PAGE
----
These candlesticks appear to be part of the set of no fewer than 72 supplied by Behrens to King George II's court at the Palace of Herrenhausen in Hanover around 1735. A set of four similar, numbered 26, 30, 33 and 60 were sold at Sotheby's Geneva, 18 May 1992 lot 125 and a further four, numbered 2, 9, 27 and 45 (nozzles 10, 14, 23 and 72) were sold by the same house, 13 May, 1996 lot 166. Further sets of four (possibly including the present lot), but without inventory numbers being recorded, have appeared on the auction market (Sotheby's Monaco, 30 November 1977 and Sotheby's New York, 28/29 October 1977, lots 467 and 468). A set of eight was sold by Sotheby's New York, 21 June 1984, lot 31.
Balthazar Friedrich Behrens (1701-1760) married in 1728 the widow of the Hanover court goldsmith, Conrad Mundt. His most famous productions were the five magnificent chandeliers after designs by the English architect, William Kent that he supplied to the court at Herrenhausen, in 1736 and 1737. One of these, belonging to M. Hubert de Givenchy, was sold at Christie's Monaco, 4 December 1993, lot 95.
In addition to the chandeliers, in 1737 he was commissioned to make a pair of girandoles 'according to the design sent here from the King of England' and six such pairs, probably also based on a Kent design, were delivered between 1738 and 1744. In addition to this silver furniture and the set of 72 candlesticks, "Behrens supplied large services of silver in the new 'English style' " (Ellenor Alcorn, 'The Hanover Chandelier', Christie's International Magazine, October/November, 1993, p. 26). He was officially created Court goldsmith in 1739.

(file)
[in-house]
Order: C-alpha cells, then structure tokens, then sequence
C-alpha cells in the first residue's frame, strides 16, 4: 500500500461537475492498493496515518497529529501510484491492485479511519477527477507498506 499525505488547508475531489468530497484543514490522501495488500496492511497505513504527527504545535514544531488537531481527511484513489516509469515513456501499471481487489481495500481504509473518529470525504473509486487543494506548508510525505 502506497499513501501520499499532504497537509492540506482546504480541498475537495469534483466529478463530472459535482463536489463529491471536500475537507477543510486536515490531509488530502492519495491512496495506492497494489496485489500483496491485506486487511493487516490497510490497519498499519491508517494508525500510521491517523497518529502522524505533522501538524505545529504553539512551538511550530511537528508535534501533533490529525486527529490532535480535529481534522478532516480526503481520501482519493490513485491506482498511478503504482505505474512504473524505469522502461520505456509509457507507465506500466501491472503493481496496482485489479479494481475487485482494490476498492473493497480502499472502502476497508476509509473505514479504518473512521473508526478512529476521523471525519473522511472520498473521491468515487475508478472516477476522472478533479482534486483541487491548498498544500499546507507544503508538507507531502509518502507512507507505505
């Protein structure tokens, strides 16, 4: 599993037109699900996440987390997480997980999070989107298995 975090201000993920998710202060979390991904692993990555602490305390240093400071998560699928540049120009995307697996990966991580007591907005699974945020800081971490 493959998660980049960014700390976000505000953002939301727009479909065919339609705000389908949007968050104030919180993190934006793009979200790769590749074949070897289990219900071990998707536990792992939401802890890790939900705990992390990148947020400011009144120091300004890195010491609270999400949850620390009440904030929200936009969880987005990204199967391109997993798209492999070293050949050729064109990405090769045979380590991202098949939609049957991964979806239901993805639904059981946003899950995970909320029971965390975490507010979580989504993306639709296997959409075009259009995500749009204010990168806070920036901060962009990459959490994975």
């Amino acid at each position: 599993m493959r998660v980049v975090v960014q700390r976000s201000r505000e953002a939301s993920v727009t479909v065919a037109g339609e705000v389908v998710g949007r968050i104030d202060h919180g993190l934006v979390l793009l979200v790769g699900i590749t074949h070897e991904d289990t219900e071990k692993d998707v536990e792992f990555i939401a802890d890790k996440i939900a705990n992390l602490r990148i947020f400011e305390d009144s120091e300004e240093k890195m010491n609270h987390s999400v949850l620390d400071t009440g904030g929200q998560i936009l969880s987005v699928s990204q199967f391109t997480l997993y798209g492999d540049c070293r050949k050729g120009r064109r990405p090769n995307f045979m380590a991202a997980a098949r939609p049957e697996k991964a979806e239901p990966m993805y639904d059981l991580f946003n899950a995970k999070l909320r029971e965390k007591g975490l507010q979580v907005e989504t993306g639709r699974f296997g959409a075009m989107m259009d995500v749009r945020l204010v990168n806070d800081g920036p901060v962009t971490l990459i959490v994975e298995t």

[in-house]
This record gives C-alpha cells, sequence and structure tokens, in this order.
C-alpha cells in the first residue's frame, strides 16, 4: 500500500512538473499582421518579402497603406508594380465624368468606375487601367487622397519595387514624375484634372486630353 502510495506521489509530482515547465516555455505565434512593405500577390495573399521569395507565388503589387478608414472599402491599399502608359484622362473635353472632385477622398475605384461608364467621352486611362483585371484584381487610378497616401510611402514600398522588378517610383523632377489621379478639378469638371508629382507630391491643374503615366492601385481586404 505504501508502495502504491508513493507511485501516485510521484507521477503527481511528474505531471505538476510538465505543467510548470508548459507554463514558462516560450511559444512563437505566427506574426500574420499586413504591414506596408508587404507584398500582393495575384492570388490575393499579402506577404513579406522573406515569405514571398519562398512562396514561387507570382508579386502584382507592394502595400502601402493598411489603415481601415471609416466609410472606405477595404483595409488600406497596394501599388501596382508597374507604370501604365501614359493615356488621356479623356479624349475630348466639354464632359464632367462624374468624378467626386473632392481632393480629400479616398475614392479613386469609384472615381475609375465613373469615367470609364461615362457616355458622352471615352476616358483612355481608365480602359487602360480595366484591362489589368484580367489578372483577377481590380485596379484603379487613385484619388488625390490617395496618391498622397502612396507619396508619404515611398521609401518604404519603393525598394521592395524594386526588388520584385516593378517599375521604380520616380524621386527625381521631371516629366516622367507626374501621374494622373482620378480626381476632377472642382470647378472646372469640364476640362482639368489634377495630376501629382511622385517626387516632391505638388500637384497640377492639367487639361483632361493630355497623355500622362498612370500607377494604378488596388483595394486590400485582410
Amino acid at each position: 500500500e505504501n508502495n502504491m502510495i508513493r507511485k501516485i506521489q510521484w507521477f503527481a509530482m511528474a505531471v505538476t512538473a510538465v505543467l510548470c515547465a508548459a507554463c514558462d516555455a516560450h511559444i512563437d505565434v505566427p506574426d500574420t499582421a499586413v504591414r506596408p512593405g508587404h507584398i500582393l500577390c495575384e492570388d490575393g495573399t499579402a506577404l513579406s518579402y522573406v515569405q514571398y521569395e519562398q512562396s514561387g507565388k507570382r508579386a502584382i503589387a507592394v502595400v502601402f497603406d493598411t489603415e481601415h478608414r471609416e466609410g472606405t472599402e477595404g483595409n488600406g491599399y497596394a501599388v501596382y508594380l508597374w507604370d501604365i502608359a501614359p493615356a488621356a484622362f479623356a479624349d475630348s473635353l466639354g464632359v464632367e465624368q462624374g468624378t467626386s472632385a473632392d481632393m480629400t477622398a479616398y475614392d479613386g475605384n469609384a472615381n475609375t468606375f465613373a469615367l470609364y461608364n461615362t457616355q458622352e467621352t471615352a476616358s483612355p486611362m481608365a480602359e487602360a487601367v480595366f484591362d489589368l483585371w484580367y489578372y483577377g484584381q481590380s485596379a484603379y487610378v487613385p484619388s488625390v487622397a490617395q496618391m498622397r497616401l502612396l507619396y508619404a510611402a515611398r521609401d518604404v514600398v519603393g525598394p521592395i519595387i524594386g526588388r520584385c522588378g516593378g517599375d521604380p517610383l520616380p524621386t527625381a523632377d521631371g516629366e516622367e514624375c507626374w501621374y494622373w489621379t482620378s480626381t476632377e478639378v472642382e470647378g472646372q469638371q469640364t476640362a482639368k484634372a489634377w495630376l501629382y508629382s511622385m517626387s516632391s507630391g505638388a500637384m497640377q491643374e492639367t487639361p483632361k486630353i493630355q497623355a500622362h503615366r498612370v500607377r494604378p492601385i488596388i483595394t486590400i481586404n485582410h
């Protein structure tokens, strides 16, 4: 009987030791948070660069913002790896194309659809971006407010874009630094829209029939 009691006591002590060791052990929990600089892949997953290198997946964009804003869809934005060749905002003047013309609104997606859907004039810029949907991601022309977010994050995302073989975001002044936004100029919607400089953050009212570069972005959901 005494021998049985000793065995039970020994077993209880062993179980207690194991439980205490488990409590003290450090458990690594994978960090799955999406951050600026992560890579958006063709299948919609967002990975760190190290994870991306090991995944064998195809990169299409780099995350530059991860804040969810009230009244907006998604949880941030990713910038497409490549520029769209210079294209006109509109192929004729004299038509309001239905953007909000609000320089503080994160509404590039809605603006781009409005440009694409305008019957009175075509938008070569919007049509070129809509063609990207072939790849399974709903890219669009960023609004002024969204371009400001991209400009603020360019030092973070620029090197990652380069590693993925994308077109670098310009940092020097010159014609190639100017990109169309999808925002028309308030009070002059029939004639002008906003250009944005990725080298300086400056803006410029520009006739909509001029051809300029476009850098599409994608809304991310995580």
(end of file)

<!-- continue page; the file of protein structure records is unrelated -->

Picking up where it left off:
Much of the Hanover Royal plate, including no doubt the present candlesticks, remained at Herrenhausen until shortly after the Seven Weeks war in 1866. During the war the Palace was sacked by Prussian troops but the Royal Plate survived being locked away in a vault hidden by lime and debris. George Frederick, King of Hanover was deposed during that war and the family was deprived of the title of Kings and were, henceforth, styled Dukes of Brunswick. They settled in Austria and their silver was moved to Penzing near Vienna and the Duke's villa at Gmunden. Following the death of George Frederick's son, Ernest Augustus in 1923 a considerable part of the Hanover silver, both German and English, was purchased by the Viennese dealer Gluckselig and it appears to have been, at least in part, resold to London dealers Chichton brothers.